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As with an untidy garden, this makes a prospective buyer think "big chore." And maybe add one more word: "Expensive."

DO: Landscaped front pathway
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What's every potential buyer going to see? Your front pathway. Maintain it and dress it up with attractive, well-tended plants.

DON'T: An untidy, overgrown yard
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You don't want the first thought in a buyer's mind to be "Ugh. This will be a nightmare to tame."

DO: Keep the garden tidy
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Regularly remove weeds — a big red flag. By contrast, a neat garden leaves buyers thinking it is easy to maintain.

DON'T: Outdoor water feature
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They make birds happier than buyers, who see the potential maintenance as a negative.

DO: Mature trees, shrubs
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Estimates vary, but the presence of mature trees on a lot can boost home value by as much as 15%.

Kentucky Coffeetree. F.D. Richards, CC by SA 2.0.

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Some Landscaping Helps Home Value, Some Doesn’t

One Virginia Cooperative Extension survey found that landscape expenditures — especially large ones — “significantly increase perceived home value.” That leads to a higher selling price than homes with minimal landscaping. Bigger landscaping spending means a bigger return, according to the study.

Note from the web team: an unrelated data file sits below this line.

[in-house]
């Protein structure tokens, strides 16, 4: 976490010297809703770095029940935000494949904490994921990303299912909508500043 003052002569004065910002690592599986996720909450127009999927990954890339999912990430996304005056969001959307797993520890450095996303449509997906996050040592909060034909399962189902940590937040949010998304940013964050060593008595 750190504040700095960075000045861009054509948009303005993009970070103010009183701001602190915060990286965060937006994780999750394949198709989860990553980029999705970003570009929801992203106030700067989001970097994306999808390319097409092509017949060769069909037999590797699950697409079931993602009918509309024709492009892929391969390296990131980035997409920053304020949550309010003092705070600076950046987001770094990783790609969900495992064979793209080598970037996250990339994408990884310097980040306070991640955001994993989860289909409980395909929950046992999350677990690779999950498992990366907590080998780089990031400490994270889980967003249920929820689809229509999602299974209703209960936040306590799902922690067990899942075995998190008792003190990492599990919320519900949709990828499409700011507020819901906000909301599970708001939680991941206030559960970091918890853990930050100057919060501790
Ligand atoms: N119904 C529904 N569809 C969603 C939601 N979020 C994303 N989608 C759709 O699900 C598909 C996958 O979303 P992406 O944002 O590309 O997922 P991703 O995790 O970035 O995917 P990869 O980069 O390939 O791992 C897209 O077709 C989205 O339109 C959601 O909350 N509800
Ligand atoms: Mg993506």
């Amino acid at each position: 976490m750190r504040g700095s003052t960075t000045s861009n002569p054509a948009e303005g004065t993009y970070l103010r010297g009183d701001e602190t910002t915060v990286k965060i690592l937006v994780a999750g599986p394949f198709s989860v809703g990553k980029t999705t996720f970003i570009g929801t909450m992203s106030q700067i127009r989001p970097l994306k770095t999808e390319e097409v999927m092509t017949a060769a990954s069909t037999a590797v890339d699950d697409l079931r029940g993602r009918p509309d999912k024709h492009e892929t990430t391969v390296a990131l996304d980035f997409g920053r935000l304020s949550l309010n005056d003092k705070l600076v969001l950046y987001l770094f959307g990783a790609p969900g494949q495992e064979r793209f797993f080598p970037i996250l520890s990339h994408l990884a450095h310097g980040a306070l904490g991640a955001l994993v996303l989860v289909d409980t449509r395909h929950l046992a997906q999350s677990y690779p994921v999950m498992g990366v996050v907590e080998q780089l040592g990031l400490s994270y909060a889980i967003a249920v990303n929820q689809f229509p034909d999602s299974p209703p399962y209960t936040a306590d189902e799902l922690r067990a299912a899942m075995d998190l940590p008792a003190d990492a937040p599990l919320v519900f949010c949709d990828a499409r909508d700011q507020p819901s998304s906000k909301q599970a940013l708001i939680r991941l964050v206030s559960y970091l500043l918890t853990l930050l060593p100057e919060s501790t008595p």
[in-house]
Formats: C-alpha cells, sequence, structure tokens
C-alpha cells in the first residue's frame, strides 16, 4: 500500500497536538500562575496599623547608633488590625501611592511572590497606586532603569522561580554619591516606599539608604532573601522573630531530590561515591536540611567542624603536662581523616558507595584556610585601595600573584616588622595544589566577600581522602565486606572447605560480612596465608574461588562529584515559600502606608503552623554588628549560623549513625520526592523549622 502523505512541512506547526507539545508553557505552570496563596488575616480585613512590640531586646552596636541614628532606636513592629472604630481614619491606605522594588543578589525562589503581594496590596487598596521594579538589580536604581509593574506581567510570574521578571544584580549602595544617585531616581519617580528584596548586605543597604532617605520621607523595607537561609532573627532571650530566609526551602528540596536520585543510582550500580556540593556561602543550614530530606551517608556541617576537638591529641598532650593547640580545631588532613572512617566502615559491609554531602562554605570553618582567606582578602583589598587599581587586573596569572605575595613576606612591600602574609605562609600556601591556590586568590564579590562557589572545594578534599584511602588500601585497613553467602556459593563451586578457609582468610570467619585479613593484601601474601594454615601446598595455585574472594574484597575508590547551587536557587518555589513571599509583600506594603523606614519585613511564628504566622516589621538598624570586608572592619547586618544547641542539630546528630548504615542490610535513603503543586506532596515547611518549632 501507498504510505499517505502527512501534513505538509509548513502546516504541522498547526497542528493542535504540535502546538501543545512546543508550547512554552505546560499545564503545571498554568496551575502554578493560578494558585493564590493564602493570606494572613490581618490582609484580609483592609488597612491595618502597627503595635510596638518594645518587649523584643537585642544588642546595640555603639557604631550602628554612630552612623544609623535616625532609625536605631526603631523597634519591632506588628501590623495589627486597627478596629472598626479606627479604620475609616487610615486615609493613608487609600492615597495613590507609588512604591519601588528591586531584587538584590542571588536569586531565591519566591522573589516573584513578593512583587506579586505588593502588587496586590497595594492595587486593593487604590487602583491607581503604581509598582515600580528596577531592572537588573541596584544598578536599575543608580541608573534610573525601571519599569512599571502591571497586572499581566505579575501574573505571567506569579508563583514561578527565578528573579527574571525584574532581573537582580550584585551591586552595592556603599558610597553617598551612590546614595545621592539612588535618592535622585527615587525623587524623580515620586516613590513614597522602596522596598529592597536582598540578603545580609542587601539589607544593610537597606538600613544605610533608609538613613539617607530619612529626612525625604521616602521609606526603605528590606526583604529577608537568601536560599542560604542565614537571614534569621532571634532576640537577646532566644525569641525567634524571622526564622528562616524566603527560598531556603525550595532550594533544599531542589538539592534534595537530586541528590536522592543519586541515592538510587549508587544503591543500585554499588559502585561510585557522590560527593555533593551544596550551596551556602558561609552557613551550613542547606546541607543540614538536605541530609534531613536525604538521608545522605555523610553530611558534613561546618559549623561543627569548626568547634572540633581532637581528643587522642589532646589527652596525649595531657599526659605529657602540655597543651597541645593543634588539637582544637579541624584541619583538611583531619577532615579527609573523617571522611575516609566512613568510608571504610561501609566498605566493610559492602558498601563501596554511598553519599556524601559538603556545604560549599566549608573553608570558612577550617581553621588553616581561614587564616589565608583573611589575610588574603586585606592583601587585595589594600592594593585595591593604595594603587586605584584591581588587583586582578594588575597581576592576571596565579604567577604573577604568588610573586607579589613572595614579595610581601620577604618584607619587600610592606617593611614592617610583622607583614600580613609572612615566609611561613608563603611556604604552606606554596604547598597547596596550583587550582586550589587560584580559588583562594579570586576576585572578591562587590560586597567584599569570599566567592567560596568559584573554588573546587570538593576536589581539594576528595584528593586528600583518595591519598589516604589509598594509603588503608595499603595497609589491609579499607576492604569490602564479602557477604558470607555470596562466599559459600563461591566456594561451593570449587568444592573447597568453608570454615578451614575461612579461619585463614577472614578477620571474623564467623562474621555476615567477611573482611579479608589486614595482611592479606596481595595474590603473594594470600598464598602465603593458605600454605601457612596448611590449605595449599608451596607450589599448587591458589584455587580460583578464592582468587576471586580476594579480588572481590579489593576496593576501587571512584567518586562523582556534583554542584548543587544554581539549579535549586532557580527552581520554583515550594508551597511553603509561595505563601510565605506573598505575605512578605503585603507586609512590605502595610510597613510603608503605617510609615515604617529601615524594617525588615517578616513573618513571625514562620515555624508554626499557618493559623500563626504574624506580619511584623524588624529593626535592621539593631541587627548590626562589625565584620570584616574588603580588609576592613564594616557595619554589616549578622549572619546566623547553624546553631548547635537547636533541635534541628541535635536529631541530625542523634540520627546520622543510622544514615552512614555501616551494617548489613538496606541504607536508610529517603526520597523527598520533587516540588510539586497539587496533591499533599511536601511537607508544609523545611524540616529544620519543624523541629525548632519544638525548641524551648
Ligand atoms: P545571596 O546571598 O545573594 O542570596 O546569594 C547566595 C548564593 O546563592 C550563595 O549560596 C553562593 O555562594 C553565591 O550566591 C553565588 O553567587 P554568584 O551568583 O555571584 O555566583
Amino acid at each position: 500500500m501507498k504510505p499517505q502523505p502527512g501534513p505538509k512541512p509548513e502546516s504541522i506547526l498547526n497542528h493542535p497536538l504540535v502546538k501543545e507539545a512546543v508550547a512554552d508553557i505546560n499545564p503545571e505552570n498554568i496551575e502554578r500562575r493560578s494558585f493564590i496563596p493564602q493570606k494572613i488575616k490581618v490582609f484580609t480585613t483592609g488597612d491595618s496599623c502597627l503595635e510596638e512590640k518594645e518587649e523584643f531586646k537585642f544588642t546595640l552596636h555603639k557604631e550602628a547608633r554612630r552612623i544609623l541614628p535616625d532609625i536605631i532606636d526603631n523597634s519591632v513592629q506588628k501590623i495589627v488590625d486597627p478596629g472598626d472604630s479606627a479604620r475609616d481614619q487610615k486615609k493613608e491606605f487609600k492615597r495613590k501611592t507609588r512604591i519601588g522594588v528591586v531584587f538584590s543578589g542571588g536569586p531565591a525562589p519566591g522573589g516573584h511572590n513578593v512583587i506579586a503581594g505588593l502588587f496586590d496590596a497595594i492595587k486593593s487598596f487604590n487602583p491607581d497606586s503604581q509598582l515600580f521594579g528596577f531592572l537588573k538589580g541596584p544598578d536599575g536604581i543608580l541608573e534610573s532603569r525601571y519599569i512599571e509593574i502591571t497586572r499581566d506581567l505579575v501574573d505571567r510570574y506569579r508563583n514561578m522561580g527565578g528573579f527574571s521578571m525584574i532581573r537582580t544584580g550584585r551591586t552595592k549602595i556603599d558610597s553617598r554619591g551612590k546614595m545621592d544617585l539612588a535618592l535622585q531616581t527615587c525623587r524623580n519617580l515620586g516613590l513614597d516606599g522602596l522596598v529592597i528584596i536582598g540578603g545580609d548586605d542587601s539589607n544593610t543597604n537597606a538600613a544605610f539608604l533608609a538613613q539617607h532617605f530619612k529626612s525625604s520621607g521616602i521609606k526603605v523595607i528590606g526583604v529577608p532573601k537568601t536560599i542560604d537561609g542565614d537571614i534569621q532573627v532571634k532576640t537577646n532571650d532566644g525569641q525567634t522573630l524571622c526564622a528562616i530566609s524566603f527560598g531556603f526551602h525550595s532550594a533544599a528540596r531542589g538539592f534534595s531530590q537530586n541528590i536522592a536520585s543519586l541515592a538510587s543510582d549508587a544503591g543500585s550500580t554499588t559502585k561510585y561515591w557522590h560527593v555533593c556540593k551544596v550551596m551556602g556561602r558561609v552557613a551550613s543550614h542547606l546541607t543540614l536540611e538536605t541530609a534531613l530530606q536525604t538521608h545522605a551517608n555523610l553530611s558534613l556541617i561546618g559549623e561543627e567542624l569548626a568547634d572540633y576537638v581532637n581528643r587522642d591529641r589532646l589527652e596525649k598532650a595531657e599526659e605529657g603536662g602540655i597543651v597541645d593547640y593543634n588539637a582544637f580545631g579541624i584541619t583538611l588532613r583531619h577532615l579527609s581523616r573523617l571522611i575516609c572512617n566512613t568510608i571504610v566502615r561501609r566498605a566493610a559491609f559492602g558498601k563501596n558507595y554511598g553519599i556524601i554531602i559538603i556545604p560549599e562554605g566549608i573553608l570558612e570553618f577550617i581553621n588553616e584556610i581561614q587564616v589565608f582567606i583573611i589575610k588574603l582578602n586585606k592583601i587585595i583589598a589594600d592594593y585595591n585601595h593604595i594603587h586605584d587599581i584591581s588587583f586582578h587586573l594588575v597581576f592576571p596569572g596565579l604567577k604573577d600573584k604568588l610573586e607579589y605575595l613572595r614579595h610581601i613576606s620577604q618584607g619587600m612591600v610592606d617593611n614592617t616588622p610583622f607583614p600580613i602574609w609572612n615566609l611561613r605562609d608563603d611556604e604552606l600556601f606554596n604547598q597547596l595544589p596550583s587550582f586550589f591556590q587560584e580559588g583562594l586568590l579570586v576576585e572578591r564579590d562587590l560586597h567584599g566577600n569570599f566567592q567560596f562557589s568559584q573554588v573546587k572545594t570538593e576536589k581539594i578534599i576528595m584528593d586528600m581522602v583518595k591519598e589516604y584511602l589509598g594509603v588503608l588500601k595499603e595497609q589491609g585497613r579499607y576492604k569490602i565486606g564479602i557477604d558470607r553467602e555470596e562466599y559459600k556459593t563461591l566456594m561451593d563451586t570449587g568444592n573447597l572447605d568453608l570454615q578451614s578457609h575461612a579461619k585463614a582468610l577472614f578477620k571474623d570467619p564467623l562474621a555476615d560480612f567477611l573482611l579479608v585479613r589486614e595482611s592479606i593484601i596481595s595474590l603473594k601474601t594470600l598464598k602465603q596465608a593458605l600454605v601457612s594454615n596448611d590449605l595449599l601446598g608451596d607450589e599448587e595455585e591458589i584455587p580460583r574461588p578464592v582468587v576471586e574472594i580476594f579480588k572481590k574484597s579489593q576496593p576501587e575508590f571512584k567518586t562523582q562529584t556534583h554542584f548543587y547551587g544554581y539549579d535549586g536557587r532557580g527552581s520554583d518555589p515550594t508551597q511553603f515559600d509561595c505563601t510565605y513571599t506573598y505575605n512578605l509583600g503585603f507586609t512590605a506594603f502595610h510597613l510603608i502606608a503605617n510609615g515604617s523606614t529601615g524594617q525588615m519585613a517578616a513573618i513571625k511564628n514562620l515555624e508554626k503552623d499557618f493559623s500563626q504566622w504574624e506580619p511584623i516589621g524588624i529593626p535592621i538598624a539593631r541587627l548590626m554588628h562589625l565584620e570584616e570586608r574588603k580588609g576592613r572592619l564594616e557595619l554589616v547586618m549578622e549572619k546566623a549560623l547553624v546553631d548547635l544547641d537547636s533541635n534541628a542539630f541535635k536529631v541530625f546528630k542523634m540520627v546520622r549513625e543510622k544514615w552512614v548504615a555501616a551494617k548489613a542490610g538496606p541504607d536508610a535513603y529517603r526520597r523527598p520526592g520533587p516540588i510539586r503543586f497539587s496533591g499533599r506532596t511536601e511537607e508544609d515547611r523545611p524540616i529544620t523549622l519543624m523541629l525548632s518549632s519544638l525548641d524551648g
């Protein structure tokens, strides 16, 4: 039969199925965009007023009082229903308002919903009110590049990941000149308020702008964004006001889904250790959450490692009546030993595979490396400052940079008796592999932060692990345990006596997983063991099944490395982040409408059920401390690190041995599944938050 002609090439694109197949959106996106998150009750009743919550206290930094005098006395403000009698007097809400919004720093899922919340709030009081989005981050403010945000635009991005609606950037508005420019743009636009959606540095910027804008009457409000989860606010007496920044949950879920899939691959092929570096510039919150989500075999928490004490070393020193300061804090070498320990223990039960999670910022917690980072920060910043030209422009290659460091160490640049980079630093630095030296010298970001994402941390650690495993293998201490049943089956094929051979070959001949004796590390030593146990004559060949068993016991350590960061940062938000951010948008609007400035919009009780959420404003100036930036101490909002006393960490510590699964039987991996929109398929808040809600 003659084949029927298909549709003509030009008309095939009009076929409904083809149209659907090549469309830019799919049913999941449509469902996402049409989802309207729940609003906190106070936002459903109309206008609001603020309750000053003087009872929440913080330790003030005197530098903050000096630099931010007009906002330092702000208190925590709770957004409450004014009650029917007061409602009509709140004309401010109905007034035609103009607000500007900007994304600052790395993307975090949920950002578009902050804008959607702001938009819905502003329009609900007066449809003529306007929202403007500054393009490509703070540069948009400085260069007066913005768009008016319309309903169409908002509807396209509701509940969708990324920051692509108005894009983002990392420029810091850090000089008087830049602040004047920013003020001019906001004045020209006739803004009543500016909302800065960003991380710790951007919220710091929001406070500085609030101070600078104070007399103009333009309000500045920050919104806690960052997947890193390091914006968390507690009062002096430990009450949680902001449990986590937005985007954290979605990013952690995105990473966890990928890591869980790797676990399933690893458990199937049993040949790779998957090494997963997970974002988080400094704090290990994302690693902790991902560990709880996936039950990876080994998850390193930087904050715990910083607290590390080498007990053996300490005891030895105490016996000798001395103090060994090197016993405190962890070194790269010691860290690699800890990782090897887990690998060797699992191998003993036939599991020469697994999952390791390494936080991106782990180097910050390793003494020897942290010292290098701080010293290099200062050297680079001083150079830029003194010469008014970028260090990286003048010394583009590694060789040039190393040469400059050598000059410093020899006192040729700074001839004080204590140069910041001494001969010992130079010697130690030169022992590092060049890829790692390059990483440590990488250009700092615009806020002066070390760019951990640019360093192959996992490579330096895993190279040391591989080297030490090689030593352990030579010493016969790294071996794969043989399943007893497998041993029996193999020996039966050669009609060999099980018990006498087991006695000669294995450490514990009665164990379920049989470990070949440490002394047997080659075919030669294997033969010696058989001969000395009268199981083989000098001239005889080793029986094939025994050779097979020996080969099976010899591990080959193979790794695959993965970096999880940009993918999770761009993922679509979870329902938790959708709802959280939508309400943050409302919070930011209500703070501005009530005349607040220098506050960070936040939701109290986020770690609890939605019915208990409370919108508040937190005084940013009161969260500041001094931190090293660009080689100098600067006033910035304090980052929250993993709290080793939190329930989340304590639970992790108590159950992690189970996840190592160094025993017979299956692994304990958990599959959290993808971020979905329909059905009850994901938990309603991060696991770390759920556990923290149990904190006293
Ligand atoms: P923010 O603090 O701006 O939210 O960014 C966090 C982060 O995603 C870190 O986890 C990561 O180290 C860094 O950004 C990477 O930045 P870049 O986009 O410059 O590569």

The Appraisal Institute, America’s biggest association of real estate appraisers, advises homeowners that “improving their property’s landscaping can result in a significant return on investment when selling the home.”

But not all landscaping investments are created equal. Consider these numbers from the 2018 Modeling Impact Report: Outdoor Features by the National Association of Realtors:

  • Lawn care services return 267% of the investment, That’s the No. 1 landscaping item, yielding the most money on the investment.
  • Landscape maintenance and tree care are a break-even proposition, returning 100% of the investment.
  • On the other hand, a new pool is far underwater when it comes to return on investment. According to NAR, it may bring joy, but recovers just 43% of the average $57,500 cost of installation.
How your yard can increase or decrease your home value

So when you have a limited budget for improving your exterior and want the most bang for your buck, which features do you choose? Our research found which lawn, garden, and landscape items help your home value, and which don’t return the investment, or decrease value.

10 Lawn, Landscape Features That Increase Home Value

1. A well-maintained lawn

Leading the way among exterior improvements is a well-kept lawn. It’s a no-brainer: quick, relatively inexpensive, and returns the most on your investment. Lawns remain a favorite of homebuyers. According to real estate agents, a well-kept expanse of grass pleases buyers. It improves a property’s look, offers a play area for children, and gives the adults a sense that they will enjoy a relaxed lifestyle.

A recent study estimates that lawn care service of about $268 adds about $1,200 in value — a 352% ROI. So if you don’t take care of the lawn before you list, you’re leaving money on the table. The same study found that almost 91% of real estate agents recommend basic yard care service as the top curb appeal project to tackle before selling.

2. Shrubs and trees